A big engine in a small car has always been a recipe for mayhem and, taken to extremes, it remains an addictively berserk way to create an automobile. With a supercharger and decent swept capacity, the 3-Eleven 430 lacks the peakiness typically associated with these track lightweights, pulling tremendously hard from pretty much idle. Yet it loves revs too, the power building to a thrilling climax at 7000rpm, so you really have the best of both worlds. The noise is as we’ve come to expect from these V6 Lotuses – savage and naughty, yet musical too – only with the volume at compellingly outrageous levels.
But the speed. The speed. Even with a timid entry to the corner before, the 3-Eleven romps beyond 130mph down Hethel’s main straight. It pulls at middling revs in fifth gear like quick cars do at their peak in third. It really is supremely rapid. Perhaps someone else can attempt 180mph without a roof, though.
Furthermore, even though the conditions suited the Lotus like Barbados suits a penguin, it proved surprisingly adept, approachable and – whisper it – fun in the deluge. As with the performance, the 3-Eleven feels dynamically similar to other Lotuses, only taken to another plane of intensity, immersion and enjoyment. So because the steering relays so much information, you feel confident to push the (admirably high) levels of front-end grip. Because the masses are so fantastically controlled by the Ohlins dampers, you take a bit more kerb and work the car harder. And because the AP Racing brakes feel so positive underfoot, even once the ABS has been triggered, you push that braking point just a little further down the track. And miss the chicane. But that’s hardly the car’s fault. The point is that there’s confidence, even in these conditions.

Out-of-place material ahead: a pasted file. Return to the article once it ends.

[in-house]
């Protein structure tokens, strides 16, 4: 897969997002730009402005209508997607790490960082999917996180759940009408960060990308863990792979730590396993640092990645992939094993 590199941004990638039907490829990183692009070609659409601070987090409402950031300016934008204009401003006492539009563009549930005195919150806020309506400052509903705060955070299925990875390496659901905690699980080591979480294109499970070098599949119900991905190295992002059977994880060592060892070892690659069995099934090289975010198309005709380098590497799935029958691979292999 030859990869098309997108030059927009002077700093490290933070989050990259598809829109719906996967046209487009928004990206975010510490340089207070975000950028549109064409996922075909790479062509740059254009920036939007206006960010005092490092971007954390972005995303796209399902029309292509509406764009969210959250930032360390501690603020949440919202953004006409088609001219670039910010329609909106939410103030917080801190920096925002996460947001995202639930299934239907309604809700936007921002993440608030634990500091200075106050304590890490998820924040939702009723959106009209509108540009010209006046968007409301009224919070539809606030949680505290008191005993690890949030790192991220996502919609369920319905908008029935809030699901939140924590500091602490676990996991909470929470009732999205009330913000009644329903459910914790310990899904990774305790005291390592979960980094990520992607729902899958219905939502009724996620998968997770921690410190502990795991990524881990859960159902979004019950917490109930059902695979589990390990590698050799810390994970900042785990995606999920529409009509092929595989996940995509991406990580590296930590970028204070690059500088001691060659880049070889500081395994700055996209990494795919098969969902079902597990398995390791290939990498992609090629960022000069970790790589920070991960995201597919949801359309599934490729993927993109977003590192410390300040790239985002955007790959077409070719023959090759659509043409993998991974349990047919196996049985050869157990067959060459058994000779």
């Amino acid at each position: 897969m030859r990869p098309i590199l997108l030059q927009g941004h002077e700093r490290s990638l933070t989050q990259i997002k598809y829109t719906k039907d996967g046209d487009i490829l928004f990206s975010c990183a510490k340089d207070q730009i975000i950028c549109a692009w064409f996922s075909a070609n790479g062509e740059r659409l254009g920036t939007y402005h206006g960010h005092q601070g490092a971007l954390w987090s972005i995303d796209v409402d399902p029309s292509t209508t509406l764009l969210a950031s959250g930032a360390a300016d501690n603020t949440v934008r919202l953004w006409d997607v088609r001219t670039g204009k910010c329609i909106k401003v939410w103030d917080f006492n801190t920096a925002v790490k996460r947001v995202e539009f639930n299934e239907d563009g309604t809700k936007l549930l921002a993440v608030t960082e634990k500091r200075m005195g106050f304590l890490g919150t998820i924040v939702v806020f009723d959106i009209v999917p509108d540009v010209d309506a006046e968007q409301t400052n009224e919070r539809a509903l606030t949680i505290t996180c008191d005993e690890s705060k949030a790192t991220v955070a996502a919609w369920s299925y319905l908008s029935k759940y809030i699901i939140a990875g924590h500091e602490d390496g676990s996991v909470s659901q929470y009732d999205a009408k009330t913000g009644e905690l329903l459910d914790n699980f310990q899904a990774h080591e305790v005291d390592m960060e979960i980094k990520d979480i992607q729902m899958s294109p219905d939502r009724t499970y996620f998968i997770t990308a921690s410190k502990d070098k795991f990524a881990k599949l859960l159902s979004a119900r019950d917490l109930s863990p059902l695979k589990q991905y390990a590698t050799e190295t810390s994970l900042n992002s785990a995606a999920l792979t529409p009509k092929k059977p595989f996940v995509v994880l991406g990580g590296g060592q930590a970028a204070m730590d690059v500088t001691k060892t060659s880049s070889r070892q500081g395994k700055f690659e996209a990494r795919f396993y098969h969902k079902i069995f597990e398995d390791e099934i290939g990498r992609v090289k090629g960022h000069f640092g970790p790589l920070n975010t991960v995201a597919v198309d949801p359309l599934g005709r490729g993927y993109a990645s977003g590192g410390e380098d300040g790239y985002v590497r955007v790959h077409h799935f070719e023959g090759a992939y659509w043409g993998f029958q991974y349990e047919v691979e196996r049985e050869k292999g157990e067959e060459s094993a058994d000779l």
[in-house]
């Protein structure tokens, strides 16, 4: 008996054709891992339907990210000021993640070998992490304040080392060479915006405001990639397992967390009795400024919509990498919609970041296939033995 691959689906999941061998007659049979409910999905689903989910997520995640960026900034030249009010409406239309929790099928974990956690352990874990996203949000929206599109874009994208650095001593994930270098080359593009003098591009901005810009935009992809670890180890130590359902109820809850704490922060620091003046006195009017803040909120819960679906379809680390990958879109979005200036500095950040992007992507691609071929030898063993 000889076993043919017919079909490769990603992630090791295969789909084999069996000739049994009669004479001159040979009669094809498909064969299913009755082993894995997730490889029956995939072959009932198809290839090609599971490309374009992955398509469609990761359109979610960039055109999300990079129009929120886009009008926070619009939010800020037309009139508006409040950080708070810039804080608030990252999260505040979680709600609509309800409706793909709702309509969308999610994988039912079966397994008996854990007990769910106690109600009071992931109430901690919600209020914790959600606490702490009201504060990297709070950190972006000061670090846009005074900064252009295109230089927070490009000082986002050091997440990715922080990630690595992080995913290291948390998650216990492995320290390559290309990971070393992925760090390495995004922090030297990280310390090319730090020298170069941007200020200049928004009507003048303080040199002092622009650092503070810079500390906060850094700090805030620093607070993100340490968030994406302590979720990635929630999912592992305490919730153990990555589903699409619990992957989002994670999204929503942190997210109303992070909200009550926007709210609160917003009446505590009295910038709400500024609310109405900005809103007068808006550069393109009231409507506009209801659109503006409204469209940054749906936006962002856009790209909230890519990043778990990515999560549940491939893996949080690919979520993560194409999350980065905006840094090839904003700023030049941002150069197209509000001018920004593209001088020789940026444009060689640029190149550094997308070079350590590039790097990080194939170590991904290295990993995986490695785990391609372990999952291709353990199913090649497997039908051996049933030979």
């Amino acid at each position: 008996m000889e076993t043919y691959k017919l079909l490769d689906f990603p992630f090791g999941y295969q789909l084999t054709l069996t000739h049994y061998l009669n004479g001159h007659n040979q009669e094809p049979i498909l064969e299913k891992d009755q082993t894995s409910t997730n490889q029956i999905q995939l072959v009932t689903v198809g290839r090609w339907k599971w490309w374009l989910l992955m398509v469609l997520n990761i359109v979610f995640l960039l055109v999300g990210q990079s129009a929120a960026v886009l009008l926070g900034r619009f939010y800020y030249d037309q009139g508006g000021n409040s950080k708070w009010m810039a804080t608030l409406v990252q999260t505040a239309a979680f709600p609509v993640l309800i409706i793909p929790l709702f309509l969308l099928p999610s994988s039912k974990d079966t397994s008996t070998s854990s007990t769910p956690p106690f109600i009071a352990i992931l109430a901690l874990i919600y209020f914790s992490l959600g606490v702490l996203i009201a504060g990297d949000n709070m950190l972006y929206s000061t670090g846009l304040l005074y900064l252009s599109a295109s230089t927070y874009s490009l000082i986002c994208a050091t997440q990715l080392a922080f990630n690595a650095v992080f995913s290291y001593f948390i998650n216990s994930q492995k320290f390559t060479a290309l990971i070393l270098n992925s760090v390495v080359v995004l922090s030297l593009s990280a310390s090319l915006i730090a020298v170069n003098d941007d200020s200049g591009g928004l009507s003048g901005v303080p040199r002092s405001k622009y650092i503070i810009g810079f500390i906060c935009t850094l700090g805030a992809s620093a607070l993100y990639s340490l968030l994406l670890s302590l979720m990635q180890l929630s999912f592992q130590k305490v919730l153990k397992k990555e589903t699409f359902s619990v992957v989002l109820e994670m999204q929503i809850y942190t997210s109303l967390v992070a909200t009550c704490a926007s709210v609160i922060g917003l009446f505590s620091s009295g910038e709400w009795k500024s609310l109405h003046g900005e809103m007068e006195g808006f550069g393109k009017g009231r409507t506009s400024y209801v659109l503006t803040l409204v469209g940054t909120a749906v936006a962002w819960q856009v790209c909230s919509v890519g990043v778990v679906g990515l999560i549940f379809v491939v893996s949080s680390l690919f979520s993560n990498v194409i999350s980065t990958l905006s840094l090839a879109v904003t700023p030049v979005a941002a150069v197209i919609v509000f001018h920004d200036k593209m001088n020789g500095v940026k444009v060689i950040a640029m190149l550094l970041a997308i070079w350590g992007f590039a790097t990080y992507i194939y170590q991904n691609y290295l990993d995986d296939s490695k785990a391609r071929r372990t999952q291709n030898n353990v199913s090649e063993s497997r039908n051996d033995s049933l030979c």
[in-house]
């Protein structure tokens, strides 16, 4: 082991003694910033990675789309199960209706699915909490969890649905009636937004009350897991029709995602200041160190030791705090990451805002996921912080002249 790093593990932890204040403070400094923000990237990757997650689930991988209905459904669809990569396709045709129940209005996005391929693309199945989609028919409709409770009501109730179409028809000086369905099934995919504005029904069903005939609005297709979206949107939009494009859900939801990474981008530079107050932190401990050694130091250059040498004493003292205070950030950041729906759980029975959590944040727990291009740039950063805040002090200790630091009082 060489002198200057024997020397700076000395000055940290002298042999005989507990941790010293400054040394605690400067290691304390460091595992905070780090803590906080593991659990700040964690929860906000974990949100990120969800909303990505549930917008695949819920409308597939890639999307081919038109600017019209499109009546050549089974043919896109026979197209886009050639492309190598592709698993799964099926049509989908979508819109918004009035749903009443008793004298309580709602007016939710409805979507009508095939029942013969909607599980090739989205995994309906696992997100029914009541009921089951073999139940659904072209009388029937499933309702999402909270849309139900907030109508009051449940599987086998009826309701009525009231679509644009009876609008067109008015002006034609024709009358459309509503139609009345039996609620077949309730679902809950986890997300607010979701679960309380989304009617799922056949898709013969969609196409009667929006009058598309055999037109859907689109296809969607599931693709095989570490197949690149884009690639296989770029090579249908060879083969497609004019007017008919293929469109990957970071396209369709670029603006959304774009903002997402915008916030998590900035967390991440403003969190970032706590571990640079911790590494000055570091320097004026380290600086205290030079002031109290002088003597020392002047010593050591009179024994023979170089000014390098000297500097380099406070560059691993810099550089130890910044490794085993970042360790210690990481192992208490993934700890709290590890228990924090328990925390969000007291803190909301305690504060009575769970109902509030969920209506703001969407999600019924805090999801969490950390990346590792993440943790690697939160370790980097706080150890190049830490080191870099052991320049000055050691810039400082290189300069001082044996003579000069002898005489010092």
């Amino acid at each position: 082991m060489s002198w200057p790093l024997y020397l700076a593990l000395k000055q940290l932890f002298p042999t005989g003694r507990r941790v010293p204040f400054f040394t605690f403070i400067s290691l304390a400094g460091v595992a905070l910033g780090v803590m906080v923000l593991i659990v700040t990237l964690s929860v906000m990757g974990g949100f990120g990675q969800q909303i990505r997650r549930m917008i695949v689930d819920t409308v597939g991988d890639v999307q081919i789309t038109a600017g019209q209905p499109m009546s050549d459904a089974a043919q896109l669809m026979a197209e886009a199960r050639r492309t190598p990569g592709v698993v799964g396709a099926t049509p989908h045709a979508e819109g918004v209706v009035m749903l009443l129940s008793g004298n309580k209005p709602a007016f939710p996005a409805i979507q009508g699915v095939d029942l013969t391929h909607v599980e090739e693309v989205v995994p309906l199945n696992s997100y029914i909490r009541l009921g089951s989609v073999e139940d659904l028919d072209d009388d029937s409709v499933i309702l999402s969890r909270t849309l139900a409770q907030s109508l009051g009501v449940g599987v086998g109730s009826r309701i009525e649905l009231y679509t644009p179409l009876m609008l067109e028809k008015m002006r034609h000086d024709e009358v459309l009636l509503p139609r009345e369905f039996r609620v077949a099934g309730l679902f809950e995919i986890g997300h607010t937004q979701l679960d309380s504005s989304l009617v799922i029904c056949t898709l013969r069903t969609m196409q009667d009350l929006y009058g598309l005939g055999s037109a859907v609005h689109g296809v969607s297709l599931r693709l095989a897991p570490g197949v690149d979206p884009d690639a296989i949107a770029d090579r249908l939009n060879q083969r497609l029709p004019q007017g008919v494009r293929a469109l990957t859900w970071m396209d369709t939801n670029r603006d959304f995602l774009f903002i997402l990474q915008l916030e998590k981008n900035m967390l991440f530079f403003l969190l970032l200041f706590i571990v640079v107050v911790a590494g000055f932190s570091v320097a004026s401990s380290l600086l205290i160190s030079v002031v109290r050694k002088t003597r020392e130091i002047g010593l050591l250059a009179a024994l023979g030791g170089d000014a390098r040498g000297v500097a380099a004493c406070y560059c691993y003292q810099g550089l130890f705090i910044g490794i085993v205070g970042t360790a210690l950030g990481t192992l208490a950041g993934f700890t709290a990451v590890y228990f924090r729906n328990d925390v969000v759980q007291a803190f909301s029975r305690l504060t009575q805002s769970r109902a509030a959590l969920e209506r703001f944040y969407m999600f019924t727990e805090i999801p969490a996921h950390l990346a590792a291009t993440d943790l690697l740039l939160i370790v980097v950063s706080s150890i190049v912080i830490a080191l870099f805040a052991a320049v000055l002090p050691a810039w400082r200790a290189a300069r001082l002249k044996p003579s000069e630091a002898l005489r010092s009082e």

The 3-Eleven also benefits from a limited-slip differential (denied to the Exige), which gives the process of exiting a corner a level of precision and poise that never seemed absent from the Exige. Traction is excellent if not unimpeachable, yet because the driver is so keyed in to the experience – and the diff so effective – dealing with oversteer becomes instinctive rather than unnerving. The variable traction control, allowing everything from 1% wheel slip to all the way off, is so expertly calibrated that it’s a wonder so many other systems still feel so heavy-handed.
As a track-day toy, then, the 3-Eleven is utterly sensational, to a point beyond even that already established by Lotus. It’s totally exhilarating, challenging yet just about accommodating enough and huge fun as well as extremely fast.
You’ll want to live close to the circuit, though. Sure, it works on the road, and in some respects very well: it’s small, forward visibility is obviously very good and the torque means it’s easy to pootle along at a few thousand revs. The dampers’ adjustability means they can be softened to your liking too. But there’s no escaping the battering impact of the wind, the noise from all around you and the cold. Plus the histrionics of ingress and egress.
As a result, there’s little doubt that the similarly priced Exige Cup 430 offers a more rounded track-day package. But in the same way that you don’t always pick your life partner or your holiday destination because of how well rounded and accommodating they are, there’s something undeniably exciting about the 3-Eleven’s focus and rawness. There will be times when you curse it, but there will also be times when you won’t want to be driving any other road car than a 3-Eleven 430. It really is that good. For 20 customers, it promises to be incredibly memorable at the very least.
Our test car had the two-way adjustable dampers and titanium exhaust fitted, which add £8000. It would probably remain rather lovely with one-way adjustable dampers and regular pipes… MB
Engine V6, 3456cc, supercharged, petrol
Power 430bhp at 7000rpm
Torque 325lb ft at 4500rpm
Gearbox 6-spd manual
Kerb weight 920kg (dry)
Top speed 180mph
CO2, tax band na
Rivals BAC Mono, Vuhl 05